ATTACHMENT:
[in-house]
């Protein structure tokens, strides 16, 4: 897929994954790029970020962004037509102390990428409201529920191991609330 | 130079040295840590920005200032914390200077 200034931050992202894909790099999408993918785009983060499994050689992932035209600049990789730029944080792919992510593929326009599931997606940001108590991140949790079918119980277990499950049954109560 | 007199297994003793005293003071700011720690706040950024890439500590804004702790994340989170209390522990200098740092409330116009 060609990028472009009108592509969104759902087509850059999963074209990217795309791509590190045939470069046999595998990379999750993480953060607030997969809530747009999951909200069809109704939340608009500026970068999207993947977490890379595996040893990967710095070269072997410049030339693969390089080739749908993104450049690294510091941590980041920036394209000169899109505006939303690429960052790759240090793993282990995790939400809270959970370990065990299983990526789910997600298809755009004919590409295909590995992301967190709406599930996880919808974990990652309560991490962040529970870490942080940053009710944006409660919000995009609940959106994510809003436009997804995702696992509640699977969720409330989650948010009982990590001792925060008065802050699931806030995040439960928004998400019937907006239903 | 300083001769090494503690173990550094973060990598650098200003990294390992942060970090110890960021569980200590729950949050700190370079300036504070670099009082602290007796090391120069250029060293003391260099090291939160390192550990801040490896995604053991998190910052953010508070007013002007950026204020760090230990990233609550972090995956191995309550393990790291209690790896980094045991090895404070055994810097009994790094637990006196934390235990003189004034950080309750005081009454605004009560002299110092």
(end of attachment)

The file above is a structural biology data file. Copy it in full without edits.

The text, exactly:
[in-house]
């Protein structure tokens, strides 16, 4: 897929994954790029970020962004037509102390990428409201529920191991609330 | 130079040295840590920005200032914390200077 200034931050992202894909790099999408993918785009983060499994050689992932035209600049990789730029944080792919992510593929326009599931997606940001108590991140949790079918119980277990499950049954109560 | 007199297994003793005293003071700011720690706040950024890439500590804004702790994340989170209390522990200098740092409330116009 060609990028472009009108592509969104759902087509850059999963074209990217795309791509590190045939470069046999595998990379999750993480953060607030997969809530747009999951909200069809109704939340608009500026970068999207993947977490890379595996040893990967710095070269072997410049030339693969390089080739749908993104450049690294510091941590980041920036394209000169899109505006939303690429960052790759240090793993282990995790939400809270959970370990065990299983990526789910997600298809755009004919590409295909590995992301967190709406599930996880919808974990990652309560991490962040529970870490942080940053009710944006409660919000995009609940959106994510809003436009997804995702696992509640699977969720409330989650948010009982990590001792925060008065802050699931806030995040439960928004998400019937907006239903 | 300083001769090494503690173990550094973060990598650098200003990294390992942060970090110890960021569980200590729950949050700190370079300036504070670099009082602290007796090391120069250029060293003391260099090291939160390192550990801040490896995604053991998190910052953010508070007013002007950026204020760090230990990233609550972090995956191995309550393990790291209690790896980094045991090895404070055994810097009994790094637990006196934390235990003189004034950080309750005081009454605004009560002299110092």